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Why does my scalp sometimes smell and what can I do about it?

The hair experts shed insights on why this happens and advice on how to tackle this issue. And guess what? It’s more than just washing your hair more often to get rid of the odour.

When it comes to body parts that might not always smell as pleasant, it’s easy to think that it would be the underarms or feet. But did you ever stop to think your scalp could be smellier than you realise? Chances are, you might not even know if it does smell unless someone has mentioned it to you.

According to Dr Liew Hui Min, consultant dermatologist at HM Liew Skin & Laser Clinic, the most common cause of our scalp smelling bad is due to the “build-up of congested skin on the hair follicles, as well as the build-up of sebum, mixed with sweat”.

In addition, Shawn Chia, director at Chez Vous: Private Space, added that slightly less common reasons for our scalp smelling bad are due to the presence of bacteria, yeast (or fungus) and certain types of medication.

Dr Liew explained that this can be due to skin conditions, such as eczema, folliculitis (also known as acne) and even psoriasis. With eczema or other forms of contact dermatitis, the “itchy inflammatory broken skin barrier on the scalp (can) lead to bacterial infection, presented as weepy, malodorous and itchy excoriated scalp”.

Meanwhile, psoriasis can also be regarded as a severe form of dandruff, and without regular washing, it can result in the trapped sebum forming a thick rash on the surface that leads to an odour being emitted, Dr Liew added.

And interestingly, Dr Angeline Yong, consultant dermatologist at Angeline Yong Dermatology, also added that certain foods can affect how our scalp smells as well. Consuming excessive foods that have strong odours like “certain meats, onion and garlic for example, which contain oils can (also) be excreted via the scalp skin,” she said.


1. Don't over-wash your scalp and hair

Don't overwash your hair. (Photo: iStock)

While washing your hair ensures that the accumulation of dirt, sweat and bacteria are cleared – both Drs Liew and Yong said that once a day is necessary especially in Singapore’s humid weather – over-washing can do more harm than good.

So though you might be tempted to wash your hair twice a day, Dr Yong cautioned against it. “Over-washing is generally not recommended as this could unnecessarily strip the scalp of its natural oils and moisture level, hence washing once a day is usually good enough.”

Chia agreed, and added a dry and imbalanced scalp can lead to it smelling foul as well. “Dehydration can cause our scalp to overcompensate by producing more sebum. As much as washing is important, hydrating our scalp is equally important too.”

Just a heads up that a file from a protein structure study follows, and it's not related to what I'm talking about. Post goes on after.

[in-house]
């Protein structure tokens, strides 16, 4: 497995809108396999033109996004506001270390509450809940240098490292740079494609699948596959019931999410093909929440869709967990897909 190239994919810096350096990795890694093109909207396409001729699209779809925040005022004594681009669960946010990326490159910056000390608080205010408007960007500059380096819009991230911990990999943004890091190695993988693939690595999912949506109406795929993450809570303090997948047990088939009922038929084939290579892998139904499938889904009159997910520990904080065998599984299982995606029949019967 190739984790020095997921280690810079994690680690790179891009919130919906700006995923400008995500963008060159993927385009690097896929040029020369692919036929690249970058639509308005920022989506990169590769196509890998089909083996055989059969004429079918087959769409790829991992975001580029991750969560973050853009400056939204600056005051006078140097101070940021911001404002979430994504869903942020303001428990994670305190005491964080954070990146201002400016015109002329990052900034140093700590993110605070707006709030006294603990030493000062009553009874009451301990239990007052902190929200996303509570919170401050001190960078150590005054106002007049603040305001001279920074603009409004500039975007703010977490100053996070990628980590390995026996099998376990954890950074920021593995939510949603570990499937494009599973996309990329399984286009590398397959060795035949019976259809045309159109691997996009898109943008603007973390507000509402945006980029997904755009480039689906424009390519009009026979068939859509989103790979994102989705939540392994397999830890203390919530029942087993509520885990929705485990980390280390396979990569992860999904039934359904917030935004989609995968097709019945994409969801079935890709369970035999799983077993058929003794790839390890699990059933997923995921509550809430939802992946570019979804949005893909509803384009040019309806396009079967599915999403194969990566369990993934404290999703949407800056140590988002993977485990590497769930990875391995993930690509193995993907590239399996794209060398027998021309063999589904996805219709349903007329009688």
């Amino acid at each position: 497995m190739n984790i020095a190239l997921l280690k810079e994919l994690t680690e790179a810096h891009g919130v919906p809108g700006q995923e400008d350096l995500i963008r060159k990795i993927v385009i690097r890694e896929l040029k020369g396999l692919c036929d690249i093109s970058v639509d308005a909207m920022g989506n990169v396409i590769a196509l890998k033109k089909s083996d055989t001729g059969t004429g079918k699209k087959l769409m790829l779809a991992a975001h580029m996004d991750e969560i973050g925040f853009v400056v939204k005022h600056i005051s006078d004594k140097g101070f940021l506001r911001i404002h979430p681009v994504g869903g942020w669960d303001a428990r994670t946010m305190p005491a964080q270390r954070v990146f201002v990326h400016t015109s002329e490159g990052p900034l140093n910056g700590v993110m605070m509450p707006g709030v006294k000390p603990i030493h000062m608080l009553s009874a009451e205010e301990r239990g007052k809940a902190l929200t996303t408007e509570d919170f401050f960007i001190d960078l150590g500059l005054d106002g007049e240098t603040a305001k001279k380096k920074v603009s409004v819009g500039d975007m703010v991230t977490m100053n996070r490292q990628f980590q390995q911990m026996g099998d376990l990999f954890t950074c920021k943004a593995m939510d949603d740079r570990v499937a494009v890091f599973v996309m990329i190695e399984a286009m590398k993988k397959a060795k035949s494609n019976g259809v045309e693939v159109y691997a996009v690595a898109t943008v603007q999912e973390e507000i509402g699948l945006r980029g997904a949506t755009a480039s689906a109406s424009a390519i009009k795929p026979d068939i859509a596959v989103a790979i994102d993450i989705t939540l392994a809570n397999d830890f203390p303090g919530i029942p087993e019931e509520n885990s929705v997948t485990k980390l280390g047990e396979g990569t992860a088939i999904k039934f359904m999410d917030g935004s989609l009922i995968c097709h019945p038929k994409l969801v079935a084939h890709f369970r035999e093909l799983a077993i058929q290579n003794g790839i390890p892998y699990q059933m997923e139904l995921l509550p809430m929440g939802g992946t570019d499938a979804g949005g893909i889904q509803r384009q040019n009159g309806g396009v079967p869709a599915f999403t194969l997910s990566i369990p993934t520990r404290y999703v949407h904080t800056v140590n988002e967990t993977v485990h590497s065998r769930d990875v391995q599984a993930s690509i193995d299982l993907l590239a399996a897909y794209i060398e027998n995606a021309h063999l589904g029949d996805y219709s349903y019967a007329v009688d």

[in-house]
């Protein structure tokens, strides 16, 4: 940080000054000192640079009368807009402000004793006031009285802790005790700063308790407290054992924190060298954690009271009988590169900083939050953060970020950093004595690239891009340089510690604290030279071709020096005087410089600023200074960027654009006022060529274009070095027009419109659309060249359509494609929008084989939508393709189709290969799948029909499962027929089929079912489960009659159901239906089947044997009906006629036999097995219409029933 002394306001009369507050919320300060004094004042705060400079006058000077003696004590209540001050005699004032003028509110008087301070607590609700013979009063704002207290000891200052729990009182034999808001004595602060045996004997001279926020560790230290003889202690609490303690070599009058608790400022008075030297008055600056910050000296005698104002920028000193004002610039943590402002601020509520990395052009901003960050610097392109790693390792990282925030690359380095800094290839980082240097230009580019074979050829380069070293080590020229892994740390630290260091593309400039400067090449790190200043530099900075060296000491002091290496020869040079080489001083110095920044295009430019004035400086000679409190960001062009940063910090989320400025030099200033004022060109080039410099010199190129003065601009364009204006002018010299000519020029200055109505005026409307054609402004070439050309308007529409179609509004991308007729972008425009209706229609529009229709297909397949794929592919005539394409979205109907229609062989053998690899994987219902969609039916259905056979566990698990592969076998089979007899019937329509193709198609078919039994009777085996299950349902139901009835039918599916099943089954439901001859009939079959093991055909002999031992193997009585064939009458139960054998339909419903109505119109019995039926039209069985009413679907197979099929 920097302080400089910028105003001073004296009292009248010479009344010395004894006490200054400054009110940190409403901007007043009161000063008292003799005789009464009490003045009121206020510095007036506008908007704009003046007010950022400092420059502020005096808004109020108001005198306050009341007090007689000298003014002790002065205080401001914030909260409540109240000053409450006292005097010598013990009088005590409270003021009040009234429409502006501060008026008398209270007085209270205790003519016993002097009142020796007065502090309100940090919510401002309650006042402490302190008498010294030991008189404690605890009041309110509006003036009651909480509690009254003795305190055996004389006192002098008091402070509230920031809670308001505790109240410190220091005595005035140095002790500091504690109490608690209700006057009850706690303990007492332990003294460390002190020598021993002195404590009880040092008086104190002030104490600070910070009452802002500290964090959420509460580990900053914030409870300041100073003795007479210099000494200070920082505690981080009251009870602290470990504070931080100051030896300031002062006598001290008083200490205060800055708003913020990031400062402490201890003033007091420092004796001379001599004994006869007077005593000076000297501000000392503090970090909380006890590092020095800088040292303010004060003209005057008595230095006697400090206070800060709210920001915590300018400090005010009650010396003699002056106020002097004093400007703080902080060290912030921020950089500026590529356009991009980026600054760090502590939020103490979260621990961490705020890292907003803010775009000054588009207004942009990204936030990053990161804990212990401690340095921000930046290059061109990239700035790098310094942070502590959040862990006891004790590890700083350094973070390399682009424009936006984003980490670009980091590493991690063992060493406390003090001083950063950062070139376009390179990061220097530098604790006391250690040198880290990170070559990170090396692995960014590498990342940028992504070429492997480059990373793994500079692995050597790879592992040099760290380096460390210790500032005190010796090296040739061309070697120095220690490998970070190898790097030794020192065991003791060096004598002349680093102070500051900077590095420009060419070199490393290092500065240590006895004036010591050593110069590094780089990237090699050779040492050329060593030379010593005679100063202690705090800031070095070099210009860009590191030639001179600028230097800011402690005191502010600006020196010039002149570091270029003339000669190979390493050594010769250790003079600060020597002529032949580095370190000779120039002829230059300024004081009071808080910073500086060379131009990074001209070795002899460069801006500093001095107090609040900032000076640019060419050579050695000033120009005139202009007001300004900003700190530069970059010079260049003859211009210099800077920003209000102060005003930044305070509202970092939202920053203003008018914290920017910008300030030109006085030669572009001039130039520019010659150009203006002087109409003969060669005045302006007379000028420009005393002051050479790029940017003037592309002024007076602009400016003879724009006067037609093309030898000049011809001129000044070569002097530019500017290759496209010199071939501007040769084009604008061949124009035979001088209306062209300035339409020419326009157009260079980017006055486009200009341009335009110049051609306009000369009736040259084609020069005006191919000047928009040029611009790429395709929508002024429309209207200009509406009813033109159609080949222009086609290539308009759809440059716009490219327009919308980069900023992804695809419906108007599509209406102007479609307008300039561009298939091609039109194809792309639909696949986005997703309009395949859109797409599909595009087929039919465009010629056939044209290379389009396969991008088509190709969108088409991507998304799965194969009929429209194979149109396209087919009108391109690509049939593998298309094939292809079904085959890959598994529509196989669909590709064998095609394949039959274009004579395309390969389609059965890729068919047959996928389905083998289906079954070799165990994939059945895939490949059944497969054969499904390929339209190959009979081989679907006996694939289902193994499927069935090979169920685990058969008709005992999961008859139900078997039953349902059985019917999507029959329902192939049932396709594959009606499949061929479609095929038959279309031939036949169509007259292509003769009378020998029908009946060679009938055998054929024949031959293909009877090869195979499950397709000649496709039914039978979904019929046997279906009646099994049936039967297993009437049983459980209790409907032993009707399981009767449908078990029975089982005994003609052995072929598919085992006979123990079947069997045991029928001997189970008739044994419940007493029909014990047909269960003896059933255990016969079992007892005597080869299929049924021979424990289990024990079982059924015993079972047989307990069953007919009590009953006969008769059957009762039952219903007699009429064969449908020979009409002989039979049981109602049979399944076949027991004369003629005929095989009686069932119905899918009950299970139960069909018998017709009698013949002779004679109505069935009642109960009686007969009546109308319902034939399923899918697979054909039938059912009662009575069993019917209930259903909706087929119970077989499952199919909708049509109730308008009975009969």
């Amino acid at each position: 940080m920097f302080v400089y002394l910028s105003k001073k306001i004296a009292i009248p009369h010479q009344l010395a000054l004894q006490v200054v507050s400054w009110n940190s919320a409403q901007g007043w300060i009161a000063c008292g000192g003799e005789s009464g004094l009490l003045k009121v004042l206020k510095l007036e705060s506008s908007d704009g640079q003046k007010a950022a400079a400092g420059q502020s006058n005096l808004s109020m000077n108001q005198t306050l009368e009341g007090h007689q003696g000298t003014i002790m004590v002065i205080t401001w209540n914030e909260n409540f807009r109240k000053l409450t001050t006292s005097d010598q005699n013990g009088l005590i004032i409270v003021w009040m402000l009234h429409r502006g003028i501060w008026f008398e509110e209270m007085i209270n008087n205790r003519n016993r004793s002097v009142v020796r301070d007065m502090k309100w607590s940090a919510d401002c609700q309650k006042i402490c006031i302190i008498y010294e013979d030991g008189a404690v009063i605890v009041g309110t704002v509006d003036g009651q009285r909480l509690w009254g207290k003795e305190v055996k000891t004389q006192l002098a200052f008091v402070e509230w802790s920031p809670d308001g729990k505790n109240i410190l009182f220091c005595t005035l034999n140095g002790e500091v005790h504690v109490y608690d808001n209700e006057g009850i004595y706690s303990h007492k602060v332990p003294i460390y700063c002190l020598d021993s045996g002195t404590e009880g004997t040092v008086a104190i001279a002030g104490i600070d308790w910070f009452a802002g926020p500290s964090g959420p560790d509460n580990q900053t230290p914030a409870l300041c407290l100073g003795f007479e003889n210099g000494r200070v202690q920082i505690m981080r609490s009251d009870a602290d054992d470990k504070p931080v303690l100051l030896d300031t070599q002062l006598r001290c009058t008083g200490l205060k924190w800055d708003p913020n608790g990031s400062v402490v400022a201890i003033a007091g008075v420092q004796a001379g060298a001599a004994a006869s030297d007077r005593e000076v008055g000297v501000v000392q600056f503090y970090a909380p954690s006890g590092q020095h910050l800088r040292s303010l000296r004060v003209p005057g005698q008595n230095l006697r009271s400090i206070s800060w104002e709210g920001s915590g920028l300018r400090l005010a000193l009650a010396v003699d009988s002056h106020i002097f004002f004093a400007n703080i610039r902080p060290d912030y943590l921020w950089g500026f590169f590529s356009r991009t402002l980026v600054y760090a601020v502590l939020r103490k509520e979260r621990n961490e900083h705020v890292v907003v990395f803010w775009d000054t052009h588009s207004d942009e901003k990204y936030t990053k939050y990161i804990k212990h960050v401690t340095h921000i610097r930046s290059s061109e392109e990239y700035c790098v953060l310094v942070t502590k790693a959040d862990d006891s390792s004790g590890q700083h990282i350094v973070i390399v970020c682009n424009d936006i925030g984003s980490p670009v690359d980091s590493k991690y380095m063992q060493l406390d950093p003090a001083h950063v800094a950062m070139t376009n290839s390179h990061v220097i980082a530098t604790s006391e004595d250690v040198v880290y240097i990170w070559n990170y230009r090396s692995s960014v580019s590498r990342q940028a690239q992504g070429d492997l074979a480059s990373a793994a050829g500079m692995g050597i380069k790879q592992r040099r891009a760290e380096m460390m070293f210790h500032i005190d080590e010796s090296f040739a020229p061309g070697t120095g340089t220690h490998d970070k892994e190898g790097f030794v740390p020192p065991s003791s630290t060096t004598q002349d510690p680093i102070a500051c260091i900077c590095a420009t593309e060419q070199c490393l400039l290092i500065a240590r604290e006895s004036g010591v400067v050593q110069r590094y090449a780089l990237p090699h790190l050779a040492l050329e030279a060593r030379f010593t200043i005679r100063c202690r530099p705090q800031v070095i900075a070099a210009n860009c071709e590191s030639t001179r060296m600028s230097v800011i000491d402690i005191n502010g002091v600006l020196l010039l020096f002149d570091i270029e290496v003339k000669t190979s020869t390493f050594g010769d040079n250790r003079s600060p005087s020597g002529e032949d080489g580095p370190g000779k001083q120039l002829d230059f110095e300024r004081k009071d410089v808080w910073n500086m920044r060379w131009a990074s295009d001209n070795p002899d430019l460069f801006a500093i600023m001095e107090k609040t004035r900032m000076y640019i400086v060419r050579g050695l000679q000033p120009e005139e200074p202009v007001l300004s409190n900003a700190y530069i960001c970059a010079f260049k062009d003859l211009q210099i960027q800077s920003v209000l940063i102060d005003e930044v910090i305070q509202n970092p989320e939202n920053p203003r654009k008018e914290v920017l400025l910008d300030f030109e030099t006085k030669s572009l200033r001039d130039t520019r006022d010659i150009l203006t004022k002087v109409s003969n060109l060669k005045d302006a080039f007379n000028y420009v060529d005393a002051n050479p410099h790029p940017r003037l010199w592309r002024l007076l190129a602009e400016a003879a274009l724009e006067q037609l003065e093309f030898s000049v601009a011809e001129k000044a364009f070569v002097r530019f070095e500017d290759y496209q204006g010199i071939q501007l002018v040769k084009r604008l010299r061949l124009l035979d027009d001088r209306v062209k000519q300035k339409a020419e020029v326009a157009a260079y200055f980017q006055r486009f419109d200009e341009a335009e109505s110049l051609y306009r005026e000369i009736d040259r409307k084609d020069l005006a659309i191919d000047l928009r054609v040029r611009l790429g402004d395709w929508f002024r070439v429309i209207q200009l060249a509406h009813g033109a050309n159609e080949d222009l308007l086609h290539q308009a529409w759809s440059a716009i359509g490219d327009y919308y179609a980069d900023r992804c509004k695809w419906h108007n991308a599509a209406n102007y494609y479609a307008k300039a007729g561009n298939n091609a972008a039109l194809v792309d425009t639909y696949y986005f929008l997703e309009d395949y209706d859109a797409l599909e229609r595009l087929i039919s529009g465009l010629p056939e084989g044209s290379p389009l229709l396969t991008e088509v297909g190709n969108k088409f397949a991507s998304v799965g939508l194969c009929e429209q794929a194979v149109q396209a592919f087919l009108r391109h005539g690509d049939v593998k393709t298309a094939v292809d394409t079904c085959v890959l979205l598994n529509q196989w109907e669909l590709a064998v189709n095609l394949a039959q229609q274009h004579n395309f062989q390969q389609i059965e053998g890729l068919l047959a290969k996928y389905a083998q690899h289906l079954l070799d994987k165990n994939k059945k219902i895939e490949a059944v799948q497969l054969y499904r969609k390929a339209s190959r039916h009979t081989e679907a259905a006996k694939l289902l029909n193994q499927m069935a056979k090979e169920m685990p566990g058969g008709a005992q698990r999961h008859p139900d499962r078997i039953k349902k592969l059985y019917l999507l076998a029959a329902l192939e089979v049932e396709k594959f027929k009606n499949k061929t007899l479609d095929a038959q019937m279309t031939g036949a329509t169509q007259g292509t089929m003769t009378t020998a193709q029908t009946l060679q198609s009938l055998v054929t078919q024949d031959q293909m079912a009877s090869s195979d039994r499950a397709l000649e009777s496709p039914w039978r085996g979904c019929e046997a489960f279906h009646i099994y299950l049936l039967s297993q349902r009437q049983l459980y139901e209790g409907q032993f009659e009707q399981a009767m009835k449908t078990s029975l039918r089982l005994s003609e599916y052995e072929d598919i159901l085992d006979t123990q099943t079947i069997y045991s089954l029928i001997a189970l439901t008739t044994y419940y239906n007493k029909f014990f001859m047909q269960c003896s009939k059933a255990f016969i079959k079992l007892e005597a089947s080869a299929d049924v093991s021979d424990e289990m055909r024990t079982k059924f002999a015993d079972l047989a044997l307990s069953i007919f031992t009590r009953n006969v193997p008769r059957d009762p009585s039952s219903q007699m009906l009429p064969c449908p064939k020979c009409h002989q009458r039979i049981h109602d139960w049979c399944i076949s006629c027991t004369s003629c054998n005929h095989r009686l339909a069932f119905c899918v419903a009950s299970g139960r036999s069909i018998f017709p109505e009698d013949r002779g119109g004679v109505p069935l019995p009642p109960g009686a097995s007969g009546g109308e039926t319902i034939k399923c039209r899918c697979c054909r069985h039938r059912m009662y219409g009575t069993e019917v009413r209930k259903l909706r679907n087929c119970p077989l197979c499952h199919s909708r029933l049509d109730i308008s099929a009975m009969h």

2. Blow-dry your hair after washing

Remember to blow dry your hair after shower. (Photo: iStock)

Let’s face it: Heading out with a head of wet hair isn’t the best look. But we get it, sometimes you just don’t have time to dry your hair properly after wash because you’re late for work.

You might want to rethink this because it’s one of the reasons why your hair and scalp isn’t smelling as fresh as you would like it to. According to Chia, damp hair can cause your scalp to produce more sebum, and even more so if you’ve got very thick hair.

Herein lies the problem: “Odour-causing fungus and bacteria thrive in a damp environment,” said Chia. It’s the same reason why clothes that haven’t been dried out in the sun can reek sometimes.

And it gets worse. “Damp hair also traps more dirt and pollutants from the environment causing itchy [and] irritated scalp,” said Dr Liew.

Fun fact: Dr Liew shared that dry hair as opposed to damp hair can also reduce trapping scents like oil from restaurants (just think how your hair reeks after a K-barbecue dinner) or cigarette smoke within. This is why it’s important to blow-dry your hair after wash when possible. In fact, Chia added that it doesn’t even matter when you wash your hair, it’s more important to make time to blow-dry it after. And of course, always do so using medium heat.

3. Consider a deep cleanse at least once a week

Commit to a weekly deep cleanse of the scalp. (Photo: iStock)

To help remove sebum, dead skin and product build-up, use an exfoliating scalp cleanser once a week. But if scalp and hair is feeling particularly greasy, Dr Liew recommended using anti-dandruff shampoos that contain active ingredients like ketoconazole (an anti-fungal medicine) and benzalkonium (an antiseptic agent), or tar shampoo in more severe cases, to combat yeast and micro-organisms growth.

Though Chia cautioned against using such detoxifying shampoos too often in a week as it can strip your scalp of moisture, which can lead to it being imbalance, resulting in more issues down the line.

As a rule of thumb, both Dr Liew and Chia shared that such products should be used between one to three times a week, depending the severity of your scalp issue. And don’t forget to use a gentle, hydrating shampoo on the other days.